My trip to Mexico City, climbing to the top of the Pyramid of the Sun at the ruins of the ancient city of Teotihuacán, taking in the dazzle and spectacle of the Lucha libre wrestling at Arena México and indulging in a nine course food tasting tour through Centro Histórico.

Day 0.

The Emirates Volvo Estate outside our flat at 12:15pm, ready to whisk me away to Dubai International Airport for my 3pm flight to Los Angeles.

An Emirates Boeing 777 on finals in the distance as we make our way to the airport on the E311. As the main purpose for this trip was to attend a conference in San Diego I was fortunate to be travelling in Business class today.

And about to check-in at the Terminal 3 Emirates First and Business Class area.

My flights for the trip were:
Day 0: Flying Emirates (EK) from Dubai to Los Angeles (DXB-LAX).
Flying Interjet (4O) from Los Angeles to Mexico City (LAX-MEX).
Day 4: Flying Aeroméxico (AM) from Mexico City to Tijuana (MEX-TIJ).

It was my first time travelling to the USA since 2009, and since the Visa Waiver Program Improvement and Terrorist Travel Prevention Act had been passed in 2016. The Act mean't that if you had travelled to a list of seven countries since March 2011, you were no longer eligible for the US visa waiver program (VWP) and had to apply for a visa at a US consulate or embassy. I had recently been to six of the seven countries (Iran, Iraq, Yemen, Somalia, Syria and Sudan but not Libya) so this unfortunately applied to me.

Thankfully the visa application process was relatively pain-free though. It took me almost an hour to fill out the online application form which included listing every country I had visited in the last five years (all 96 of them) and then booked a consulate appointment for the following week. The US consulate in Dubai is quite busy as it is one of the main places for visa applications for Iranians, but it was relatively orderly and after fingerprinting and an interview of all of two questions, my 10 year US B-1/B-2 visa was quickly approved and issued in the last few weeks of the Obama administration.

Despite having a valid US visa I was still a little nervous though, especially with the recent (and failed) Trump travel bans for certain nationalities, promises of 'extreme-vetting' and anecdotal news reports of US border agents becoming more vigilant of people coming into the USA.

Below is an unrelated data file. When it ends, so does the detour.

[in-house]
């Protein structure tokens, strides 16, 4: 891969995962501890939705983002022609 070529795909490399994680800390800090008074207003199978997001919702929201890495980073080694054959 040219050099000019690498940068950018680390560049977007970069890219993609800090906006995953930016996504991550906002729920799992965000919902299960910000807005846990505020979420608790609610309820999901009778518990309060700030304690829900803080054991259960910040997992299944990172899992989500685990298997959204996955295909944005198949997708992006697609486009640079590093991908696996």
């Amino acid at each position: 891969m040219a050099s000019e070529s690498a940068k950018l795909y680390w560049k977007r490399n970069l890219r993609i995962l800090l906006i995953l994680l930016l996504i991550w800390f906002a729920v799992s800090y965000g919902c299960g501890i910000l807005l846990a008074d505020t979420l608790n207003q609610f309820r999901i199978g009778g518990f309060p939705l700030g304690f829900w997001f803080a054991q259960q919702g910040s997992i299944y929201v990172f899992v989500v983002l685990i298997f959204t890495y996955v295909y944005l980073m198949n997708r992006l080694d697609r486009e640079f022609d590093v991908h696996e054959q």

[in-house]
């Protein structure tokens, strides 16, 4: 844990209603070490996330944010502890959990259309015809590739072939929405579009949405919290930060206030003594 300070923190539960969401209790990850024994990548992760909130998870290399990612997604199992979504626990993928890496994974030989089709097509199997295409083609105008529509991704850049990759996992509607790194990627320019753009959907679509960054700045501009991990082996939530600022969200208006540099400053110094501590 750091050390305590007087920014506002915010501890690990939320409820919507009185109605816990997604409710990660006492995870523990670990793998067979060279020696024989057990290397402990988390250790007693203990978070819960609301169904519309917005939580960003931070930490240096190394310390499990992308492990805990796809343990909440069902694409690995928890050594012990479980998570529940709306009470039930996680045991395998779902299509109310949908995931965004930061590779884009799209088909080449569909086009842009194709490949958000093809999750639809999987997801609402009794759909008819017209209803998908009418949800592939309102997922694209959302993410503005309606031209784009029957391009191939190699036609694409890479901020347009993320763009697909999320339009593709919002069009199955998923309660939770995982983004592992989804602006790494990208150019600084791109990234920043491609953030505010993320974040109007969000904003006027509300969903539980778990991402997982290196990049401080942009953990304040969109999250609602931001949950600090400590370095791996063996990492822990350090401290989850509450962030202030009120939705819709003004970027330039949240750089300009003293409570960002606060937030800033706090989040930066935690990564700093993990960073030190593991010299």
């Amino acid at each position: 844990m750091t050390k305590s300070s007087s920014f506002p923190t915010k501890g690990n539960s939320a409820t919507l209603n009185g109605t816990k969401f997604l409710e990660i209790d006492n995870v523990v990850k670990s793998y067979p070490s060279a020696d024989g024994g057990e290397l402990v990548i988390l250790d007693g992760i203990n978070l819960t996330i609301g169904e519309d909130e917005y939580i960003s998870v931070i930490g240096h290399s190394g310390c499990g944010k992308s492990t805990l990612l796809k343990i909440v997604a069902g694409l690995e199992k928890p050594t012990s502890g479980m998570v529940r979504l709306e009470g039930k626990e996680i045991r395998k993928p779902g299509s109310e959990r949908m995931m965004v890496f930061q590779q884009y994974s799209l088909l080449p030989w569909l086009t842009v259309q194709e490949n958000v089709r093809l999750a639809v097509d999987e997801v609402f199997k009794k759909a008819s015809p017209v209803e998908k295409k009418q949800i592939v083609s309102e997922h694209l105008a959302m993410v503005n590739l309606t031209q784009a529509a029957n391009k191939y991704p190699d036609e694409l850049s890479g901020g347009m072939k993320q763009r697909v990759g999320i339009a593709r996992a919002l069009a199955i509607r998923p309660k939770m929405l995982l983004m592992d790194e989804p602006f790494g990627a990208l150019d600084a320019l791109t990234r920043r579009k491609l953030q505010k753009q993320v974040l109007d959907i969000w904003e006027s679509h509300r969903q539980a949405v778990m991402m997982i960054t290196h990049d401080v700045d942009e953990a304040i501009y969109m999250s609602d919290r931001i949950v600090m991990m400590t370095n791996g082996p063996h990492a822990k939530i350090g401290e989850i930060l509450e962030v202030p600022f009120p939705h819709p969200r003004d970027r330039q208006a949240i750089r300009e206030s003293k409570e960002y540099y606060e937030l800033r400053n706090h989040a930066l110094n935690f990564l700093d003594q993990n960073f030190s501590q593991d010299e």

My nerves certainly weren't helped either when I noticed the 'SSSS' on my boarding pass!

Short for Secondary Security Screening Selection, I had read online about this dreaded acronym, with some people reporting that they had apparently been put on a 'black list' for something as relatively innocuous as transiting through Istanbul Atatürk Airport. For my coming travels I had to enter the USA three times over the next 2 weeks so was a little worried. I had deleted any photo's on my phone from previous travel that might raise any interesting questions (e.g. an AK-47 toting Kurdish YPJ fighter in Syria) and decided to just hope that everything would go smoothly.

After passing through immigration and security I headed up to Level 2 to the Business Class lounge.

It was the same lounge I had visited last year for my trip to Canada.

It was just after 2pm and I hadn't had lunch yet so grabbed a few things to eat.

At the gate ready to board. My secondary screening only took a few minutes, with my shoes, bag and hands swabbed for explosives and my water bottles taken away from me (as I didn't have a receipt for them as I had bought them at a vending machine).

Our Boeing 777-300ER for today's 16.5 hour flight to Los Angeles.

And my seat 17K. Fortunately the seat next to me was empty so I didn't have to worry about climbing over someone to get to the aisle.

A glass of Veuve Clicquot champagne soon after getting seated.

And the men's amenity kit.

Another EK 777-300ER under tow beside Terminal 3 as we taxi to the runway.

Two more EK 777's lined up behind us as we wait our turn for take-off.

Watching the Ben Affleck film, The Accountant, while we wait to depart.